Patient Safety/Quality Care/Improvement Case Study
1. Overview of what are medical errors and possible consequences of such errors? The Institute of Medicine (IOM) defines medical errors as “the failure of a planned action to be completed as intended or the use of a wrong plan to achieve an aim.” Medical errors do not all result in harm or injury. Medical errors that cause injury or harm are sometimes called preventable adverse events – that is the injury is thought to be due to a medical intervention, not an underlying patient condition. Errors resulting in serious injury or death are considered “sentinel events” by the Joint Commission. These signal need for immediate response and analysis to identify all factors contributing to the error and reporting to the appropriate individuals and organizations to implement or guide system improvements. The types of error or harm are further classified regarding domain, or where they occurred across the spectrum of healthcare providers and settings. Agency for Healthcare Research and Quality (AHRQ) research has shown that errors can occur at any point in the health care delivery system. Medical errors most frequently result from systems errors—organization of health care delivery and how resources are provided in the delivery system. 2. What type of error occurred in the case study and where was the breakdown in communication? In this case study a medical error occurred because Dr. Summer’s nurse and the G.I. Lab failed to identify and confirm the Right Patient when scheduling a lab exam. A series of communication errors and lack of appropriate follow-up communication occurred in this case study. Dr. Summer’s nurse did not have the G.I. Lab scheduler verbally confirm both the patient’s and physician’s names - only the prescribed tests were confirmed by the nurse and scheduler during their phone conversation. There was also no confirmation of the scheduled procedure and appointment sent or communicated by the facility to the requesting physician’s office. There was no confirmation of the scheduled procedure and appointment communicated or sent in a timely manner to the patient. There was no follow-up by Dr. Summer’s office to confirm the appointment on behalf of the patient nor was there any follow-up with the patient. When the GI Lab nurse called the patient one day prior to the procedure to confirm the appointment, the GI Nurse neglected to even mention the patient’s physician name. She only mentioned the procedure had been scheduled by patient’s physician and provided name and address of the GI lab and physician conducting the procedure. How was patient safety compromised?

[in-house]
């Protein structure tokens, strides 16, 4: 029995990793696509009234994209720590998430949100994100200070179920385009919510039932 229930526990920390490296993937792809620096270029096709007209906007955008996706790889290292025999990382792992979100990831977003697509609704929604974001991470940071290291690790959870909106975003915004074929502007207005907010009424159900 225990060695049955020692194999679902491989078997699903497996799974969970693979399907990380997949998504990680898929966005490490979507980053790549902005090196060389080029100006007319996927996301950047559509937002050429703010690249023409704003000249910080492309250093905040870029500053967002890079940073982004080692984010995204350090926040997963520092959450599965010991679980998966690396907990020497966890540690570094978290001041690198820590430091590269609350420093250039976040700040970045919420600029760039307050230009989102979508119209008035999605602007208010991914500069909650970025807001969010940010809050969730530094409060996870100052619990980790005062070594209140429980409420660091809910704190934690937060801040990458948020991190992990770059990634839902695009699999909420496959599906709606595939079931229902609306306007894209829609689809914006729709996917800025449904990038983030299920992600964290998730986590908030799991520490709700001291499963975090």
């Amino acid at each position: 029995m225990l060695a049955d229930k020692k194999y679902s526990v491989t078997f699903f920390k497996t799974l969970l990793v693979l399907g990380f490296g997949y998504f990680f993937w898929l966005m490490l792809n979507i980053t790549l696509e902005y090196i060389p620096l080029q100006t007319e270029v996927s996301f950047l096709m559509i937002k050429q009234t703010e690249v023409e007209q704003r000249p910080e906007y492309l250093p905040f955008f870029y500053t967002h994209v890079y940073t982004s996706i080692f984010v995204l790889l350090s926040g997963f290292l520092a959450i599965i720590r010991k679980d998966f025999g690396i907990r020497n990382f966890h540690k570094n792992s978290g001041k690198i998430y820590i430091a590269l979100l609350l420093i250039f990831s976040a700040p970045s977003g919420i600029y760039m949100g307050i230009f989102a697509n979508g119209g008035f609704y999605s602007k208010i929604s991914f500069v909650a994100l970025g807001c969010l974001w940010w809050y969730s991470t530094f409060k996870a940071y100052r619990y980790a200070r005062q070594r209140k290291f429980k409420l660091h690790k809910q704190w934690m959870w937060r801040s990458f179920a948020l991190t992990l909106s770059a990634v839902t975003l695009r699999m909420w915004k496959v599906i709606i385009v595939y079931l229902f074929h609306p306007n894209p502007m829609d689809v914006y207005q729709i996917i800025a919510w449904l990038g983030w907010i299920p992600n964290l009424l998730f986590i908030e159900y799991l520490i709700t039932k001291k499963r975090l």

The patient was misidentified for the procedure and nothing was done to follow-up and check to confirm that the correct physician had ordered the procedure for the correct patient who was scheduled for the procedure. The risk related to the procedure itself, fortunately for the patient and provider, was very low in this case study. 3. Do you think patient harm occurred?
In this situation there was no evidence of physical or emotional harm to the misidentified patient undergoing the procedure. The side effects of esophageal manometry are minor and may include mild sore throat, rare nose bleed and uncommonly sinus problems due to irritation and blockage of the ducts leading from the sinuses and nose. None apparent side effects or potential problems were experienced by the patient in this case study and the patient did not appear upset with the scheduling mix-up. Patient harm could, however, result to Dr. Summer’s patient, Melissa Kain, who was not scheduled for the prescribed G.I. procedure, as a delay in lab studies could prove problematic. 4. a. Discuss how the QSEN competencies could have helped to prevent this situation from happening? Other than the initial patient visit and appointment made with the G.I. lab by Dr. Summer’s nurse, there was no follow-up whatsoever with the client by the nurse or the...
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